by Nate White
On Feb. 5, the US Supreme Court denied to become involved in a Pennsylvania voting districts case. Justice Samuel A. Alito Jr. shut down a Republican request to delay the redrawing of new Pennsylvania district boundaries. Typically, the Supreme Court avoids cases that state courts are already viewing, especially when regarding the following of a state’s own constitution.
Democrats are pushing for the redrawing of the lines because they believe that the boundaries favor Republicans and violate Pennsylvania’s state constitution. In addition, Democrats want to have new maps drawn before the 2018 elections that are approaching, even though major changes are not usually made on election years. Pennsylvania’s Supreme Court handled this case and ruled against the lines, claiming it breaks the constitution as well. The court banned the state’s current map and demanded a new one with fair boundaries by Feb. 15. Despite these rulings, the Republican dominated legislature which initially made the flawed map, continues to fight for the current map.
If the legislature can’t come together to pass a map by Friday and Democratic Governor Tom Wolf fails to approve the new regulated map by Feb. 15, the court claims it will create one with the advice of a few Democrats and Republicans.
Being a swing state, Pennsylvania has backed both political parties before. If the Republicans are incapable of proposing a fair and agreeable map, many experts predict the Republicans’ punishment would be losing as many as three of their 13 house seats. This would be huge for Democrats as they look to swing the political party power in the house. They need to gain around two dozen seats for majority, and this would be a large step in that direction for Democrats.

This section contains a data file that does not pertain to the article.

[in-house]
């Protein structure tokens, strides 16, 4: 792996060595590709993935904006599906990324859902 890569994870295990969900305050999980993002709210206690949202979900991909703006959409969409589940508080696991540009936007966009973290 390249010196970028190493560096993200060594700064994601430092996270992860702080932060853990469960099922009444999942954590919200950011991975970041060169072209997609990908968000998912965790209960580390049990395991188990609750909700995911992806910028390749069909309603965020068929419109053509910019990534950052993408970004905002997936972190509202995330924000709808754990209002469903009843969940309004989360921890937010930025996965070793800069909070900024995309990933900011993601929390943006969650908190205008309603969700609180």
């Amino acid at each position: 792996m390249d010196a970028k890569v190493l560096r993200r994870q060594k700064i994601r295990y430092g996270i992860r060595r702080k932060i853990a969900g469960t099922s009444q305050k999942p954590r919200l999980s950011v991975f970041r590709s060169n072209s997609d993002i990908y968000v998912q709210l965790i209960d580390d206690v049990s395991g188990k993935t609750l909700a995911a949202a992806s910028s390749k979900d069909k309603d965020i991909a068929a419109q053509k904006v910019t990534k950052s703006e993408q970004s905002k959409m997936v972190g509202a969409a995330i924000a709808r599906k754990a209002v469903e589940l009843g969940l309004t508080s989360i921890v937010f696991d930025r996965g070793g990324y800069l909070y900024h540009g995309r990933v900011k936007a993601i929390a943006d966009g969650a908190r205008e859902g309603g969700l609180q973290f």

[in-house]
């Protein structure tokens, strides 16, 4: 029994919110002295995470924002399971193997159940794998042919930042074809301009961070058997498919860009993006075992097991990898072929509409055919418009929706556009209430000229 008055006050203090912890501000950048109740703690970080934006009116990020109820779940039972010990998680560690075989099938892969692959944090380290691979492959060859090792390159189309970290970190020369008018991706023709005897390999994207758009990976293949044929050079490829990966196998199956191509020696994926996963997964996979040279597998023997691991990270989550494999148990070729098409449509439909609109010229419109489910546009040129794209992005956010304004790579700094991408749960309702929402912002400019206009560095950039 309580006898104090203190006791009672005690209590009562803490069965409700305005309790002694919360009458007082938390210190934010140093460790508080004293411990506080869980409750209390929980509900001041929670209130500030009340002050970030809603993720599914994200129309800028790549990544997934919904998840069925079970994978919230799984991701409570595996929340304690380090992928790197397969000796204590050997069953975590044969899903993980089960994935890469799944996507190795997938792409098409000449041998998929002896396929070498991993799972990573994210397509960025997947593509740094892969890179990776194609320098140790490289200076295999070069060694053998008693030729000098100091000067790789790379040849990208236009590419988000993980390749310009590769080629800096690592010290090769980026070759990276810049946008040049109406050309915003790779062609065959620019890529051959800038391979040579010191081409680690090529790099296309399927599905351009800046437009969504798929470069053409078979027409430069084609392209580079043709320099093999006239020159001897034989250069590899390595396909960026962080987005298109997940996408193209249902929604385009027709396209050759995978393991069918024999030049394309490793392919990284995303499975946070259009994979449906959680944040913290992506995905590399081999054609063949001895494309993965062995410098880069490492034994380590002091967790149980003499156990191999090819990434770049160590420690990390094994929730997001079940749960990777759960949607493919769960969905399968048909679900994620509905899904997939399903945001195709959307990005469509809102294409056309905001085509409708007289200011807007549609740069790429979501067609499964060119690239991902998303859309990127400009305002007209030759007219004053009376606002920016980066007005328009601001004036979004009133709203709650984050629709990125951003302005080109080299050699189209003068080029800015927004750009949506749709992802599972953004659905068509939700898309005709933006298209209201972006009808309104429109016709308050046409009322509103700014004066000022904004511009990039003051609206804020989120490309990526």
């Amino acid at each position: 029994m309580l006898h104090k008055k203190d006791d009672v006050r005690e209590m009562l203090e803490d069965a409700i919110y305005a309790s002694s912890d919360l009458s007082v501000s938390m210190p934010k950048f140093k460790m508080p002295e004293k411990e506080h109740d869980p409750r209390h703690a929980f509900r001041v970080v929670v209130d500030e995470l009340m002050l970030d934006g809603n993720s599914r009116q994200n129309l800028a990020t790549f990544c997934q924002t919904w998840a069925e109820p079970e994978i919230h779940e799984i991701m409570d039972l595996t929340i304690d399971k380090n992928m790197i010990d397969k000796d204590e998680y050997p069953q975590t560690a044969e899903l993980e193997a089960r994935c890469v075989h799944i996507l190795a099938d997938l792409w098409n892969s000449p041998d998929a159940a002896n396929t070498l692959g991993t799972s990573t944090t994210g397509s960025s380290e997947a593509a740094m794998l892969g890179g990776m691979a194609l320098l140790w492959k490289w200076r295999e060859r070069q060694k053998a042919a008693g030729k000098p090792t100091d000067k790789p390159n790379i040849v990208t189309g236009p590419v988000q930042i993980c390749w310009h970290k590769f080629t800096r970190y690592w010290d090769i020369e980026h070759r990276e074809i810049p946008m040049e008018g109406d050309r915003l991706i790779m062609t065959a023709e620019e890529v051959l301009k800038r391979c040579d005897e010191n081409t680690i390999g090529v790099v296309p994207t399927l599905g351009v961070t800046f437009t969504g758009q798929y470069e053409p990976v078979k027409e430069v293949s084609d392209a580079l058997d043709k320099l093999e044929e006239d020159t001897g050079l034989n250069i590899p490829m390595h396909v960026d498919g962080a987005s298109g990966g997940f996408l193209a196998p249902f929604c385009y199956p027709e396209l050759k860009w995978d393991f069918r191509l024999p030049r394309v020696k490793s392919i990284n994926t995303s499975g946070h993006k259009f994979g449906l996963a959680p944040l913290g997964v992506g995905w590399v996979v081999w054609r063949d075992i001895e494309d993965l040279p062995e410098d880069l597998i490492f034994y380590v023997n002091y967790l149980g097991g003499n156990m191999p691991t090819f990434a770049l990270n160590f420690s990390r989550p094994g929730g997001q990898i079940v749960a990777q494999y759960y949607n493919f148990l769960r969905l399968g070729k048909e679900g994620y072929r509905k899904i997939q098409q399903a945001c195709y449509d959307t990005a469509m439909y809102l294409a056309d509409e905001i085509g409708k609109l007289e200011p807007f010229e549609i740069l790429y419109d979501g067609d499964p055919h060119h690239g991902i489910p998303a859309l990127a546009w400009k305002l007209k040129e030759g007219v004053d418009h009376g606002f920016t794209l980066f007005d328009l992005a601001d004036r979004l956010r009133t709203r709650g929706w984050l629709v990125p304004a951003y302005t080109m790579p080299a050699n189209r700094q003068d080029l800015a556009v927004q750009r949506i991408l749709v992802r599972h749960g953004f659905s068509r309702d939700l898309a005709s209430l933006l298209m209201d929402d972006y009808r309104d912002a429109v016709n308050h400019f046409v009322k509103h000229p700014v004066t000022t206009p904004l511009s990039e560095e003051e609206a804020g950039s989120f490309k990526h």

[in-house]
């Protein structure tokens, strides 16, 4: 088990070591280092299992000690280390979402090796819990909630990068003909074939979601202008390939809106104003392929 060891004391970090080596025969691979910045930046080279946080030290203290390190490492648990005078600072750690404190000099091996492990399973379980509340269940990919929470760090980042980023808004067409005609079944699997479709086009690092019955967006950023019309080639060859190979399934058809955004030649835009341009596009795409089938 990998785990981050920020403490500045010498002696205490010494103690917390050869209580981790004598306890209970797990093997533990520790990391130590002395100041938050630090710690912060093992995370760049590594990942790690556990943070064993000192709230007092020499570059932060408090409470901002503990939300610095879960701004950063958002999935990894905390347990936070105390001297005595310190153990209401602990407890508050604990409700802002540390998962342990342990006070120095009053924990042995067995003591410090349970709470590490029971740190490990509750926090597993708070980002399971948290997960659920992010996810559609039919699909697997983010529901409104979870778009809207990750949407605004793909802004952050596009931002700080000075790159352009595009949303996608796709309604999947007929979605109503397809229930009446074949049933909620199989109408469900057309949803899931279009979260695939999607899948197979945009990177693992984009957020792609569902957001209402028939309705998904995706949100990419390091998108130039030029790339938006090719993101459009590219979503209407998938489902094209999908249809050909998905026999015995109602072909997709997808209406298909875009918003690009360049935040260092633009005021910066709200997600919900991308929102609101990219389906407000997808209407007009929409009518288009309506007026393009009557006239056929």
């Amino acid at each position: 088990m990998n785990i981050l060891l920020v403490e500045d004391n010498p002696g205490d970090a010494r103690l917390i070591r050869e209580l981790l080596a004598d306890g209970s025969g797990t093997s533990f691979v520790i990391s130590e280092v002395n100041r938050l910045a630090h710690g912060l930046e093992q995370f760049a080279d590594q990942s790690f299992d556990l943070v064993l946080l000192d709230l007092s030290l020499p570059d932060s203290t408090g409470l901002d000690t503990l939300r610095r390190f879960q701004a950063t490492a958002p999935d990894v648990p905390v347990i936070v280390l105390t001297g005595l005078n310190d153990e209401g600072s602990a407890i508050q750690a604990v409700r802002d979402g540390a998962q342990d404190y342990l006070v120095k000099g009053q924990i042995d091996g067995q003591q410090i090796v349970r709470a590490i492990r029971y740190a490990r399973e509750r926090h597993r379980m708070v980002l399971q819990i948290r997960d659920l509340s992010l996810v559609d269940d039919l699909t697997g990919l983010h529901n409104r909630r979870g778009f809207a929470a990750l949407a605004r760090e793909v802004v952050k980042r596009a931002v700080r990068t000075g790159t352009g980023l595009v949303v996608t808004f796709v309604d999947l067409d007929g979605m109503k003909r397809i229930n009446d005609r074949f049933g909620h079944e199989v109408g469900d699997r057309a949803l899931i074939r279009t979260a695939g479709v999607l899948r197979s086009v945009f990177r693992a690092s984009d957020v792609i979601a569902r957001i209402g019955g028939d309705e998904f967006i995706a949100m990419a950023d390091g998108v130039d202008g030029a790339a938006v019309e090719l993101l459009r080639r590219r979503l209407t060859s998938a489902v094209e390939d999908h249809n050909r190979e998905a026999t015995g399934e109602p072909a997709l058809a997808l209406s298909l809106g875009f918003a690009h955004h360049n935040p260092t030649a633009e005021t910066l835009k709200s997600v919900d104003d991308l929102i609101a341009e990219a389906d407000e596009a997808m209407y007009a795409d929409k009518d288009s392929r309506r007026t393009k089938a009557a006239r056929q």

In Wisconsin, a map was drawn after the 2010 census that gave Republicans a wide majority of legislative seats, even though the Democrats won the popular vote. The Supreme Court even saw this case in which they ruled that the maps were unconstitutional. They required the redrawing of the maps prior to the 2018 election.
Make sure to see what’s next for Pennsylvania and its troublesome district boundaries.
(Sources: NYtimes, Washington Post, Post-Gazette).